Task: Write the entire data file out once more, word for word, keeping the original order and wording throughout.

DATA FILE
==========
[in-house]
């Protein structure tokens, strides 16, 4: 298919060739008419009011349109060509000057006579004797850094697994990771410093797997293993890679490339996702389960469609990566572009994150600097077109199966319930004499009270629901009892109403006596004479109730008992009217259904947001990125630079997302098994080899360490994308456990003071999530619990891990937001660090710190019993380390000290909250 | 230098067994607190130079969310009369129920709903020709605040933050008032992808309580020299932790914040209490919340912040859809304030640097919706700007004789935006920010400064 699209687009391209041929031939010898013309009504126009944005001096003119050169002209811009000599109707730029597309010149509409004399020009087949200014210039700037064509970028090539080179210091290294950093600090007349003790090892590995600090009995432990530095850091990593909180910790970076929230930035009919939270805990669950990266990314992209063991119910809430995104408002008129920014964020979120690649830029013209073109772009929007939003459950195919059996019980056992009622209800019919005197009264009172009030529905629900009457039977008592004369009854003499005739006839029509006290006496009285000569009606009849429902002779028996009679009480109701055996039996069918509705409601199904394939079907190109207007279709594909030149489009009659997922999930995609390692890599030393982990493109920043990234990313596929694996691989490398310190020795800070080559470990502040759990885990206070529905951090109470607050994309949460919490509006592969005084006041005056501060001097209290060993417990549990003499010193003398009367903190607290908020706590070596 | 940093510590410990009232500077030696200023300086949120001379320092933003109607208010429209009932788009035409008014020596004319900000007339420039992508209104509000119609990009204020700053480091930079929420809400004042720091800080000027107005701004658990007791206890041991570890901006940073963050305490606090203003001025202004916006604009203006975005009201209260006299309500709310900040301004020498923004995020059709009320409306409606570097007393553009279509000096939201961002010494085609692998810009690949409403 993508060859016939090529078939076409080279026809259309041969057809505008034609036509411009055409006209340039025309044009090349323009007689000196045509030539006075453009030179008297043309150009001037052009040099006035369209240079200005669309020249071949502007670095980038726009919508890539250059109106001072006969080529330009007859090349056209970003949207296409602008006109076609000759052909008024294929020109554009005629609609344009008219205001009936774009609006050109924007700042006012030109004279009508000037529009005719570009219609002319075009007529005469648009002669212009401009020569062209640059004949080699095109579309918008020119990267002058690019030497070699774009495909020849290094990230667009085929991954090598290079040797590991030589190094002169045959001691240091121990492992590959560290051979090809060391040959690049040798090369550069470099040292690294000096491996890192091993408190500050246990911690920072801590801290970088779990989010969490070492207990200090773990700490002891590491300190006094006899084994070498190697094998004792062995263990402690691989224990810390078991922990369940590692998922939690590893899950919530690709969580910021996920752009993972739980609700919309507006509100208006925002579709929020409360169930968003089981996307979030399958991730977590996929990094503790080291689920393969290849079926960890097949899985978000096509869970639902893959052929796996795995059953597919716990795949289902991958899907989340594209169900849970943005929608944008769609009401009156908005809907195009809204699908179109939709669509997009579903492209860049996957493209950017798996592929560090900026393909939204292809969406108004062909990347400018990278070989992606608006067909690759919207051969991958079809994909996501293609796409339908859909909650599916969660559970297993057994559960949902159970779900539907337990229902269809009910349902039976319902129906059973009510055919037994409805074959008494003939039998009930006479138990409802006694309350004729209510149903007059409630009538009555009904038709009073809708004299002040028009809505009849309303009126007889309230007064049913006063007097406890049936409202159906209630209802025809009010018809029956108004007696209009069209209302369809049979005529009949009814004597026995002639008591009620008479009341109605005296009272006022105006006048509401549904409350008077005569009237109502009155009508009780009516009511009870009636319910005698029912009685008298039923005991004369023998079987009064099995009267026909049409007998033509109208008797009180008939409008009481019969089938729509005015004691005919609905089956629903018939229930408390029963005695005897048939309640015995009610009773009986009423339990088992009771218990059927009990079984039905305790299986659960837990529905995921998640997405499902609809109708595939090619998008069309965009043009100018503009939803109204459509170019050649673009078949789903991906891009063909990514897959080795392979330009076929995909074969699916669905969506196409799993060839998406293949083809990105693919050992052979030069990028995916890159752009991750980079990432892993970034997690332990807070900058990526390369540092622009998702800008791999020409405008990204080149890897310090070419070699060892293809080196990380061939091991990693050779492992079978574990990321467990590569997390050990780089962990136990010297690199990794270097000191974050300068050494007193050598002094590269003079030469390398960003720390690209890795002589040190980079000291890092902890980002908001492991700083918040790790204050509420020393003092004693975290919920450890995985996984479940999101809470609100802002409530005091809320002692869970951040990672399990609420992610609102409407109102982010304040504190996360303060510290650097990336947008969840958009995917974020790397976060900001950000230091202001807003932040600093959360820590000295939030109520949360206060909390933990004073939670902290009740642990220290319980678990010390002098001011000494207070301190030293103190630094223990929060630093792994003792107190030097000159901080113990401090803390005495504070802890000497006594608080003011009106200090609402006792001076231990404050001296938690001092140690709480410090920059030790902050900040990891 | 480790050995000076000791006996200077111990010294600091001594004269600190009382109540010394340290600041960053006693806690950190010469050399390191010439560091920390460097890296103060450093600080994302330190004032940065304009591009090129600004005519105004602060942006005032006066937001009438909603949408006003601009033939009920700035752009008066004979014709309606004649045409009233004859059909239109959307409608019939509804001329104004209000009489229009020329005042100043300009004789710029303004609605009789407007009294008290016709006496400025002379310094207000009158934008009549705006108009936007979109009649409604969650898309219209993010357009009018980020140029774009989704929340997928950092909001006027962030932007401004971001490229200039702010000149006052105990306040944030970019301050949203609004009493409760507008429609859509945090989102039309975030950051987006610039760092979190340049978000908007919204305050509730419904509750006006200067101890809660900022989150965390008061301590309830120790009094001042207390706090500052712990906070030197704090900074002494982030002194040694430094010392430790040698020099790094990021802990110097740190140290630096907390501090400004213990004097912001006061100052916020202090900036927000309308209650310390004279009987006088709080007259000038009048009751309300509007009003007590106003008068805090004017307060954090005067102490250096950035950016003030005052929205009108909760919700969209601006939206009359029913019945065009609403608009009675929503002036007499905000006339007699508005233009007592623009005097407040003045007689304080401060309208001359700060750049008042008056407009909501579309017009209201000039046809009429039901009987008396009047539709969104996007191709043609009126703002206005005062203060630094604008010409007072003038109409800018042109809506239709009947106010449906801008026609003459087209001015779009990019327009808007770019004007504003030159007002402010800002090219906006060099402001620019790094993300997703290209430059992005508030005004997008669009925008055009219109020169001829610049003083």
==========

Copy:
[in-house]
């Protein structure tokens, strides 16, 4: 298919060739008419009011349109060509000057006579004797850094697994990771410093797997293993890679490339996702389960469609990566572009994150600097077109199966319930004499009270629901009892109403006596004479109730008992009217259904947001990125630079997302098994080899360490994308456990003071999530619990891990937001660090710190019993380390000290909250 | 230098067994607190130079969310009369129920709903020709605040933050008032992808309580020299932790914040209490919340912040859809304030640097919706700007004789935006920010400064 699209687009391209041929031939010898013309009504126009944005001096003119050169002209811009000599109707730029597309010149509409004399020009087949200014210039700037064509970028090539080179210091290294950093600090007349003790090892590995600090009995432990530095850091990593909180910790970076929230930035009919939270805990669950990266990314992209063991119910809430995104408002008129920014964020979120690649830029013209073109772009929007939003459950195919059996019980056992009622209800019919005197009264009172009030529905629900009457039977008592004369009854003499005739006839029509006290006496009285000569009606009849429902002779028996009679009480109701055996039996069918509705409601199904394939079907190109207007279709594909030149489009009659997922999930995609390692890599030393982990493109920043990234990313596929694996691989490398310190020795800070080559470990502040759990885990206070529905951090109470607050994309949460919490509006592969005084006041005056501060001097209290060993417990549990003499010193003398009367903190607290908020706590070596 | 940093510590410990009232500077030696200023300086949120001379320092933003109607208010429209009932788009035409008014020596004319900000007339420039992508209104509000119609990009204020700053480091930079929420809400004042720091800080000027107005701004658990007791206890041991570890901006940073963050305490606090203003001025202004916006604009203006975005009201209260006299309500709310900040301004020498923004995020059709009320409306409606570097007393553009279509000096939201961002010494085609692998810009690949409403 993508060859016939090529078939076409080279026809259309041969057809505008034609036509411009055409006209340039025309044009090349323009007689000196045509030539006075453009030179008297043309150009001037052009040099006035369209240079200005669309020249071949502007670095980038726009919508890539250059109106001072006969080529330009007859090349056209970003949207296409602008006109076609000759052909008024294929020109554009005629609609344009008219205001009936774009609006050109924007700042006012030109004279009508000037529009005719570009219609002319075009007529005469648009002669212009401009020569062209640059004949080699095109579309918008020119990267002058690019030497070699774009495909020849290094990230667009085929991954090598290079040797590991030589190094002169045959001691240091121990492992590959560290051979090809060391040959690049040798090369550069470099040292690294000096491996890192091993408190500050246990911690920072801590801290970088779990989010969490070492207990200090773990700490002891590491300190006094006899084994070498190697094998004792062995263990402690691989224990810390078991922990369940590692998922939690590893899950919530690709969580910021996920752009993972739980609700919309507006509100208006925002579709929020409360169930968003089981996307979030399958991730977590996929990094503790080291689920393969290849079926960890097949899985978000096509869970639902893959052929796996795995059953597919716990795949289902991958899907989340594209169900849970943005929608944008769609009401009156908005809907195009809204699908179109939709669509997009579903492209860049996957493209950017798996592929560090900026393909939204292809969406108004062909990347400018990278070989992606608006067909690759919207051969991958079809994909996501293609796409339908859909909650599916969660559970297993057994559960949902159970779900539907337990229902269809009910349902039976319902129906059973009510055919037994409805074959008494003939039998009930006479138990409802006694309350004729209510149903007059409630009538009555009904038709009073809708004299002040028009809505009849309303009126007889309230007064049913006063007097406890049936409202159906209630209802025809009010018809029956108004007696209009069209209302369809049979005529009949009814004597026995002639008591009620008479009341109605005296009272006022105006006048509401549904409350008077005569009237109502009155009508009780009516009511009870009636319910005698029912009685008298039923005991004369023998079987009064099995009267026909049409007998033509109208008797009180008939409008009481019969089938729509005015004691005919609905089956629903018939229930408390029963005695005897048939309640015995009610009773009986009423339990088992009771218990059927009990079984039905305790299986659960837990529905995921998640997405499902609809109708595939090619998008069309965009043009100018503009939803109204459509170019050649673009078949789903991906891009063909990514897959080795392979330009076929995909074969699916669905969506196409799993060839998406293949083809990105693919050992052979030069990028995916890159752009991750980079990432892993970034997690332990807070900058990526390369540092622009998702800008791999020409405008990204080149890897310090070419070699060892293809080196990380061939091991990693050779492992079978574990990321467990590569997390050990780089962990136990010297690199990794270097000191974050300068050494007193050598002094590269003079030469390398960003720390690209890795002589040190980079000291890092902890980002908001492991700083918040790790204050509420020393003092004693975290919920450890995985996984479940999101809470609100802002409530005091809320002692869970951040990672399990609420992610609102409407109102982010304040504190996360303060510290650097990336947008969840958009995917974020790397976060900001950000230091202001807003932040600093959360820590000295939030109520949360206060909390933990004073939670902290009740642990220290319980678990010390002098001011000494207070301190030293103190630094223990929060630093792994003792107190030097000159901080113990401090803390005495504070802890000497006594608080003011009106200090609402006792001076231990404050001296938690001092140690709480410090920059030790902050900040990891 | 480790050995000076000791006996200077111990010294600091001594004269600190009382109540010394340290600041960053006693806690950190010469050399390191010439560091920390460097890296103060450093600080994302330190004032940065304009591009090129600004005519105004602060942006005032006066937001009438909603949408006003601009033939009920700035752009008066004979014709309606004649045409009233004859059909239109959307409608019939509804001329104004209000009489229009020329005042100043300009004789710029303004609605009789407007009294008290016709006496400025002379310094207000009158934008009549705006108009936007979109009649409604969650898309219209993010357009009018980020140029774009989704929340997928950092909001006027962030932007401004971001490229200039702010000149006052105990306040944030970019301050949203609004009493409760507008429609859509945090989102039309975030950051987006610039760092979190340049978000908007919204305050509730419904509750006006200067101890809660900022989150965390008061301590309830120790009094001042207390706090500052712990906070030197704090900074002494982030002194040694430094010392430790040698020099790094990021802990110097740190140290630096907390501090400004213990004097912001006061100052916020202090900036927000309308209650310390004279009987006088709080007259000038009048009751309300509007009003007590106003008068805090004017307060954090005067102490250096950035950016003030005052929205009108909760919700969209601006939206009359029913019945065009609403608009009675929503002036007499905000006339007699508005233009007592623009005097407040003045007689304080401060309208001359700060750049008042008056407009909501579309017009209201000039046809009429039901009987008396009047539709969104996007191709043609009126703002206005005062203060630094604008010409007072003038109409800018042109809506239709009947106010449906801008026609003459087209001015779009990019327009808007770019004007504003030159007002402010800002090219906006060099402001620019790094993300997703290209430059992005508030005004997008669009925008055009219109020169001829610049003083």